Over the past 4-5 years, I’ve started to engage in quite a lot of conversations with binary-identified trans people regarding the language we use about our bodies, identities, and selves. Terms like “female bodied,” “genetic girl,” and “bio-female” have been adopted, and ultimately discarded because of how they erase the constructed nature of the body. Furthermore, they imply that despite identifying oneself as female and seeing one’s body as female, apparently others may still police one’s body and find it “lacking.” This kind of language only allows people to police others’ bodies, which is obviously not terrific. Terms like “MTF” and “FTM,” “transsexual,” and even “transgender” have also come under fire for implying that “going across” is relevant to trans people’s experiences and that one’s assigned gender should still have primacy despite how it was part of painful and coercive cissupremacist cultural projects. Indeed, they imply that one transitions from one gender to another and must at one point been a legitimate member of their assigned gender (which is not often the case and is a pretty cissupremacist assumption).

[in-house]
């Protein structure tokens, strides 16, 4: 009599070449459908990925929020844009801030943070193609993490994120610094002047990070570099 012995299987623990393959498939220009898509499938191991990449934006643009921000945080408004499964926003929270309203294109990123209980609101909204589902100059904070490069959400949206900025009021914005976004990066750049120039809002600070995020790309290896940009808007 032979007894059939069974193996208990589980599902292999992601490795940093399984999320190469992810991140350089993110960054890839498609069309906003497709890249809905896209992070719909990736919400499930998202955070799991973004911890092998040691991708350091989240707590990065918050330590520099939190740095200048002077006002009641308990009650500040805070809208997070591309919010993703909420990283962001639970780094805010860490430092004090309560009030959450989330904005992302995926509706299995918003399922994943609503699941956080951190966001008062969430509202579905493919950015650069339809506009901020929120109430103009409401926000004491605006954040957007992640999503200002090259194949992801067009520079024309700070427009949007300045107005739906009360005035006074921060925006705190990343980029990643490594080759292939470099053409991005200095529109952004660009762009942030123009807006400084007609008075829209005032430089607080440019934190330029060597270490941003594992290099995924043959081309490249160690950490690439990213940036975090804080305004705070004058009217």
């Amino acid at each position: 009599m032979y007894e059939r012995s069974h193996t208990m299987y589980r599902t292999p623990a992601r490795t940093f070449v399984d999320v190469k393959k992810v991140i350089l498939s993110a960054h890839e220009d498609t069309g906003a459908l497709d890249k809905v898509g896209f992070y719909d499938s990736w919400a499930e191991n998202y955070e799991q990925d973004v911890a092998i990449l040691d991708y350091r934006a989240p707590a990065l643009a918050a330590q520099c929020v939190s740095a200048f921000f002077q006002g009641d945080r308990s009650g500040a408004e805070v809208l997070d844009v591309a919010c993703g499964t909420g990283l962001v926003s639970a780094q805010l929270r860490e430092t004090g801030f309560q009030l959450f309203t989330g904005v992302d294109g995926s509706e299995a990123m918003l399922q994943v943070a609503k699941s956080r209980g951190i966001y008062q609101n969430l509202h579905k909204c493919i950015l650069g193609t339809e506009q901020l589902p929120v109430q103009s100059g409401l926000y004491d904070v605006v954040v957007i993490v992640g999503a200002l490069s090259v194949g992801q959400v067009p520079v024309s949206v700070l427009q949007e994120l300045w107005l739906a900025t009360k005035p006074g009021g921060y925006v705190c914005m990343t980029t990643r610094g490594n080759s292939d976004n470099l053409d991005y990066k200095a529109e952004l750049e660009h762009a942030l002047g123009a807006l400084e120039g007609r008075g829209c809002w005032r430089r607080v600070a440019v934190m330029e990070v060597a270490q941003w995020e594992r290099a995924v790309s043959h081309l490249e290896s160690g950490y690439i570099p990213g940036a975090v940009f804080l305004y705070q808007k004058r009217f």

I’m not sure, though, that comparable conversations have been going on in genderqueer communities.
I’ve been introduced to the term “trenderqueer” really recently. The notion here is that women who identify as female and see their bodies as female may still disavow culturally feminine roles and expectations. Rather than label this as “another kind of womanhood,” some feel that their rejection of binary expectations is a brand of genderqueerness. This also means that some people who identify as genderqueer will likely not be challenged regarding some aspects of their gender identity (the part where they ID as female) and they won’t have to deal with cissupremacist conversations where people claim to know more about their identities and bodies than they do. Because of this access to privilege, “trenderqueers” have come under fire from trans communities for appropriating a “trans” identification despite having a lot of access to cis privilege.
Genderqueers who fall within this particular spectrum have also been told that they’re not legitimately genderqueer, but only identifying as such because it seems “cool”- ergo the term trenderqueer. This does little more than police identities and the term “trenderqueer” will hopefully go up in flames. Part of what is prompting this for me is what “trenderqueerness” implies. Presumably, people who disavow binarist expectations for their roles, personalities, and so forth ought to “give it up” and “realize” that they’re just binary-identified. This does not seem like a good path to liberation, and it seems like a way to reinscribe the gender binary by policing the non-binary aspects of people’s genders (telling people to their faces that they’re wrong about their own identities).
Even so, I do think it is prompting broader conversations about how genderqueers may experience their bodies and identities. Thus, there may be room to invent new language to describe the really diverse experiences that genderqueerness entails and to disrupt static language that isn’t versatile enough to hold these different identities.